Sunday, 7 March 2010

Dirty Dicks, London

My mate and long time sailing pal,Notty,with his lady Sonia and workmate Ken in the original Dirty Dicks,London


Hi mate,

This was one of the old photo's that came from Sonia's sisters place when her kids cleared it out, we have an old pile of them but this is the only picture I have of me with an almost full head of hair.
Soni looks to be startled in the picture as the barman just caught her out! The other guy is a Salford bloke I worked with call Ken, he was as mad as a snake and helped me to pull daffodils up out of Hyde Park gardens for Soni's birthday once when we were both 3 sheets to the wind.

The pub we're in here is the famous Dirty Dicks near Liverpool Street Station, London, the ground floor is a gourmet food bar where you can sit and eat oysters, fine cheeses and all type of cooked meat with crusty bread.
Down stairs where we are, is a sort of dungeon complete with cobwebs and real dead cat skeletons that are made to jump around when the barman pulls a string to scare the young birds like he just had with Soni hence her popping out eyes. The youg girls are asked to stroke the lucky cat and make a wish, the barman pulls on his string and the biltong like dead cat leaps around.

Well, mate, that was the young and hairy Notty enjoying the good life in the 60's long before we even knew we were going to SA.


Opposite Liverpool Street Station, on Bishopsgate, is Dirty Dick's, an historic city pub, which takes its name from the dirty Warehouse on Leadenhall Street.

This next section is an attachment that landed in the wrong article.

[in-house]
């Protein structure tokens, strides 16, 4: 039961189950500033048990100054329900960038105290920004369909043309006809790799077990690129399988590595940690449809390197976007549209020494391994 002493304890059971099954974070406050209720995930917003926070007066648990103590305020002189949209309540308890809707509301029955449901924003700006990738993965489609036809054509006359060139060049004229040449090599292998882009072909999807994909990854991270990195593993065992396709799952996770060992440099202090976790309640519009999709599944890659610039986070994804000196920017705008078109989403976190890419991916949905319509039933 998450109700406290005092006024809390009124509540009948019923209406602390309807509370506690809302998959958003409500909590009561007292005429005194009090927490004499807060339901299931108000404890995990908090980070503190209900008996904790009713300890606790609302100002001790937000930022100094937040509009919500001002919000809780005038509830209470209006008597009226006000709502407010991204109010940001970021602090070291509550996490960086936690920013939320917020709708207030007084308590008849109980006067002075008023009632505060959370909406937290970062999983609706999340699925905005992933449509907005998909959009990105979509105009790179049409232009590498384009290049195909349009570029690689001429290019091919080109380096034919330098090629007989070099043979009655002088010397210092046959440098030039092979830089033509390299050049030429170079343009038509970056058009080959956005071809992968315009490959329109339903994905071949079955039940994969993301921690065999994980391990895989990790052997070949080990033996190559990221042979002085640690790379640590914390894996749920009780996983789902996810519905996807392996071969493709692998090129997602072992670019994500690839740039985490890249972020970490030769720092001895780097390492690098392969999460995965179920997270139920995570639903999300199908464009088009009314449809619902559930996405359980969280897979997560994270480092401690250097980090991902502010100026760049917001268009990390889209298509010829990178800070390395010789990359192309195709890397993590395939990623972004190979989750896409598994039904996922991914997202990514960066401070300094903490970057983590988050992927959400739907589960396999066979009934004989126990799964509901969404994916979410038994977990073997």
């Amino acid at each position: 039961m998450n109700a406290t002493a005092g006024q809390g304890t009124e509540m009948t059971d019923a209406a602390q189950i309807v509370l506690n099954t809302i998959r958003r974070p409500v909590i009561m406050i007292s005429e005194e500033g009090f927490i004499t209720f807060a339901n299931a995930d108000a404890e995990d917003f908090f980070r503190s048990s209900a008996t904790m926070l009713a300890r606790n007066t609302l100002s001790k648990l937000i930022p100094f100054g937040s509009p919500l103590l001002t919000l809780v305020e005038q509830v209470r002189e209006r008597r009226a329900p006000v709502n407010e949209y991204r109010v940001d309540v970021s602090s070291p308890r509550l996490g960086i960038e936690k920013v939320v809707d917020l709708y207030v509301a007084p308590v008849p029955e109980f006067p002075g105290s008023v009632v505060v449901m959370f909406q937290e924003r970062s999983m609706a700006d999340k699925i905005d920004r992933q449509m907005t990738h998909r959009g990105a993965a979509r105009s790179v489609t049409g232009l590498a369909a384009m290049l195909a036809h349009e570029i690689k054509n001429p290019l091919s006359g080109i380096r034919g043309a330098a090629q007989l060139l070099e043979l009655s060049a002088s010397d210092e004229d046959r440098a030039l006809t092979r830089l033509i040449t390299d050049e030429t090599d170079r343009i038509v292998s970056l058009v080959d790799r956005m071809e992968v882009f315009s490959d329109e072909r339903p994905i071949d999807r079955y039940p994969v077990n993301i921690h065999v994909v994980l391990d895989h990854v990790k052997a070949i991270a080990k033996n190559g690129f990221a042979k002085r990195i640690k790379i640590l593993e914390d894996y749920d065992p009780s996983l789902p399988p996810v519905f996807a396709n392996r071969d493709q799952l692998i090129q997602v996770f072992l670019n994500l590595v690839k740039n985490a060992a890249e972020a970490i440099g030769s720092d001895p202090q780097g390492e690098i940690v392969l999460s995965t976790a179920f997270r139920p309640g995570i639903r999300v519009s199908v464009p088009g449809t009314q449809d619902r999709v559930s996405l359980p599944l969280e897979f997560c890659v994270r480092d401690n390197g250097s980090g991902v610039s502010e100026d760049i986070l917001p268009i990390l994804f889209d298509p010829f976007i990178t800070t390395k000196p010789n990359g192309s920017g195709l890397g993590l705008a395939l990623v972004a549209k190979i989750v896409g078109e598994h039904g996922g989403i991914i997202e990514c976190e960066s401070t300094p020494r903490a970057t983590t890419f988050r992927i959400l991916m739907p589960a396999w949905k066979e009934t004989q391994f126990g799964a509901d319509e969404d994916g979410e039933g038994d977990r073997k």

Before the beginning of the 19th century, the pub was called the Old Jerusalem, but the owners transferred the name and the storey from the warehouse because it was too good and too famous a name to let die.

The original Dirty Dick, was Richard, or some say Nathanial, Bentley, a prosperous city merchant living in the middle of the 18th century, who owned a hardware shop and warehouse, and it said to be the inspiration for Miss Havisham in Dickens' Great Expectations.

Bentley had been quite a dandy in his youth, but following the death of his fiancée, he refused to clear up or clean anything.

His house, shop and warehouse became so filthy that he became a celebrity of dirt. Any letter addressed to The Dirty Warehouse, London, would be delivered to Bentley. He stopped trading in 1804 and died in 1809. The warehouse was later demolished.

The pub that perpetuates the name and legend was described thus in 1866: " A small public house or rather a tap of a wholesale wine and spirit business"..."a warehouse or barn without floorboards; a low ceiling, with cobwebs festoons dangling from the black rafters; a pewter, bar battered and dirty, floating with beer, numberless gas pipes tied anyhow along the struts and posts to conduct the spirits from the barrels to the taps; sample phials and labelled bottles of wine and spirits on shelves- everything covered with virgin dust and cobwebs."

It seems that successive owners of the Bishopsgate Distillery and its tap capitalised on the legend. By the end of the 19th century, its owner, a public house company called William Barker's (D.D) Ltd, was producing commemorative booklets and promotional material to advertise the pub.

For years it kept the cobwebs, dead cats and other disgusting things in the cellar bar, but these have now been tidied a to a glass display case.

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